I’m away this week, taking a break from blogging to spend time with family. It’s an honor and a privilege to invite bestselling author David Murrow, of Why Men Hate Going to Church, to share his thoughts on What Your Husband Isn’t Telling You, today.
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Do you manage your husband’s relationships?
Is your husband isolated and friendless? A lot of men are.
What you may not realize is that you could be contributing to his isolation. That’s what happened in my marriage a few years ago. My wife Gina is a preacher’s daughter. She learned at an early age to be very diplomatic with her speech and to manage the truth so no one’s feelings would be hurt. On the other hand, I’m a very bold, plainspoken sort of guy. As such, I sometimes put people off.
My wife noticed this tendency early in our marriage, so she began managing my relationships and conversations for me.
For example, any time I spoke to her parents she would serve as a translator, smoothing out and clarifying my words. Before I spoke to relatives on the phone she would coach me with what to say and how to say it. She would manage my conversations at church, quickly re-interpreting my words if she thought they had the potential to offend. Whenever we chatted with friends she would quickly jump in and do most of the talking.
She even set herself up as an intermediary between the kids and me. They came to her to find out what I was thinking, and I would go to her to find out what they were thinking.
After a few years of having my relationships professionally managed, they began to atrophy. I enjoyed a strong bond with my wife (since everything went through her) but I was becoming estranged from my children. Her parents lived with us but I could hardly carry on a conversation with them. I began to go silent in social situations and let my wife do all the talking, since she was just going to rephrase everything I said anyway.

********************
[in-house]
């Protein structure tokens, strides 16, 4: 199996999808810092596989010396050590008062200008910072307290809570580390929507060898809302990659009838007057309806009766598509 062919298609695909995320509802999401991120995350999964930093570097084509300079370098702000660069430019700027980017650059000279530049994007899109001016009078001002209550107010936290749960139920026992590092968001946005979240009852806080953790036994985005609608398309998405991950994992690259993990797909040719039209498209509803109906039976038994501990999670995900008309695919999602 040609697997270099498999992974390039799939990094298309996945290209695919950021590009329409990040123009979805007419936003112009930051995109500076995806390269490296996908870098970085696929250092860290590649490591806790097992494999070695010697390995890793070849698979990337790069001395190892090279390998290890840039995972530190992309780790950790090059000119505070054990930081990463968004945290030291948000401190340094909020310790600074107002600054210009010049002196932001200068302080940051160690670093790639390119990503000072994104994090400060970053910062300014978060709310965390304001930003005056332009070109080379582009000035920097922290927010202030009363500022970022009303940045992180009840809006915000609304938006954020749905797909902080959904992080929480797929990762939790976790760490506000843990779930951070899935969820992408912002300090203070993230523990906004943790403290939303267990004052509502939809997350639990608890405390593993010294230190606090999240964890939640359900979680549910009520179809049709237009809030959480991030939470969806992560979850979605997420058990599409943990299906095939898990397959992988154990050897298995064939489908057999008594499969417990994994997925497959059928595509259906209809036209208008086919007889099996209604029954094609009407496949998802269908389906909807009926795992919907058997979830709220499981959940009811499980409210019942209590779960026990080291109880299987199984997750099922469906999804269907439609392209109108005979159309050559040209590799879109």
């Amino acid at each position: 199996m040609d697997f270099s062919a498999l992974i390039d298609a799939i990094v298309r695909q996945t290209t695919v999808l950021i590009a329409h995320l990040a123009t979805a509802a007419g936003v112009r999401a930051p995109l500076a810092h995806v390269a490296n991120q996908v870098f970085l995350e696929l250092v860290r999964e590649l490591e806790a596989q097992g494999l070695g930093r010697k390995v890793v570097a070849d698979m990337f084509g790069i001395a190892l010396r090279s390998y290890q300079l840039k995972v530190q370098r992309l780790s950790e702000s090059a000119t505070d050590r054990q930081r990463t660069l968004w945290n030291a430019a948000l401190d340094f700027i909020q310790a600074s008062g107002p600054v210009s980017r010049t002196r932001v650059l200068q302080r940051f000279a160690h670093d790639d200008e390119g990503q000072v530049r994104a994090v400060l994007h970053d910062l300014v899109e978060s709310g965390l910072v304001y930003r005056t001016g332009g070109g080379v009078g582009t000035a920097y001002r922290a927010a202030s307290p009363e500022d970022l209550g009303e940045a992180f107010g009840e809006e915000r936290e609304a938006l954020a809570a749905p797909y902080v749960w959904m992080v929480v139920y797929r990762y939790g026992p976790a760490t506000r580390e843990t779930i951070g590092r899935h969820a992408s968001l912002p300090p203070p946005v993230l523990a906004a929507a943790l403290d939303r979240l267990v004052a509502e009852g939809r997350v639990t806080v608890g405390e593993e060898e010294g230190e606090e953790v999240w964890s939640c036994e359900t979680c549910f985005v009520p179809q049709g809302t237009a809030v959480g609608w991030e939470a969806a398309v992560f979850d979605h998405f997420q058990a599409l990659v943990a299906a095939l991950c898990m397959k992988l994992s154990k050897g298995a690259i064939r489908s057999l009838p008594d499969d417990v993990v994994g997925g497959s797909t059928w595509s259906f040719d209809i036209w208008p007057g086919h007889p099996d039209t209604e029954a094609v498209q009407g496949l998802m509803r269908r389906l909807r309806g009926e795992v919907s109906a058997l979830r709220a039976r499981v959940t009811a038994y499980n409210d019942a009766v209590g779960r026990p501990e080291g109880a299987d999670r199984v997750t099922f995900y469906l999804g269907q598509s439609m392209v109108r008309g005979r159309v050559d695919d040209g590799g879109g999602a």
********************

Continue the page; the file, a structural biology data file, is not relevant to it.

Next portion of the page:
You would think that I’d be angry. But here’s the strange thing: I didn’t even notice it was happening. Deep down I too believed she was more competent in the area of relationships, so I thought it was noble of me to hand them over to her expert care.
But Gina noticed something was wrong and began to express her concerns:
“David, you don’t say anything in social gatherings.”
“You seem withdrawn from the family, absorbed in your computer screen.”
“You don’t ever spend time with friends any more.”
“You have a scowl on your face most of the time. People are afraid to approach you, even at church.”
We eventually landed in joint counseling, and for the first time, we both saw what was really happening. Subconsciously, I resented her for managing my relationships. She had no idea she was doing it.
To her credit, Gina immediately asked forgiveness. And I asked her to forgive me for becoming passive and isolated. Most importantly, she began trusting me to tend my own relationships. I’m finding my voice again.
Now when we are with friends she allows me to do at least half the talking. When my adult children come to her and ask, “What is Dad thinking?” she refuses to say. “Go ask him,” she replies.
With Gina out of the middle of our family, all our relationships have improved. The smile is back on my face—and our marriage has never been stronger. And as a bonus, I’m learning to become more gentle and compassionate in my speech.
I didn’t write the column to dump on my wife – I am madly in love with her. She’s fifty kinds of wonderful. But even wonderful people can mess things up when they give in to fear.
So how about you? Do you manage your husband’s relationships? Do you tense up when he speaks, fearing he’ll say something offensive? Are you afraid your teenagers will rebel if you allow your husband to deal directly with them? Do you jump in and dominate conversations so nothing can go wrong?
One of the best ways to respect your husband is to trust him – even in those arenas in which you are the expert.
David Murrow is the author of four books, including the bestseller, Why Men Hate Going to Church. This blog post is an excerpt from his latest book, What Your Husband Isn’t Telling You.
I’m delighted to be giving away a copy of What Your Husband Isn’t Telling You; to enter to win, leave us a comment telling us why you would like to read this book.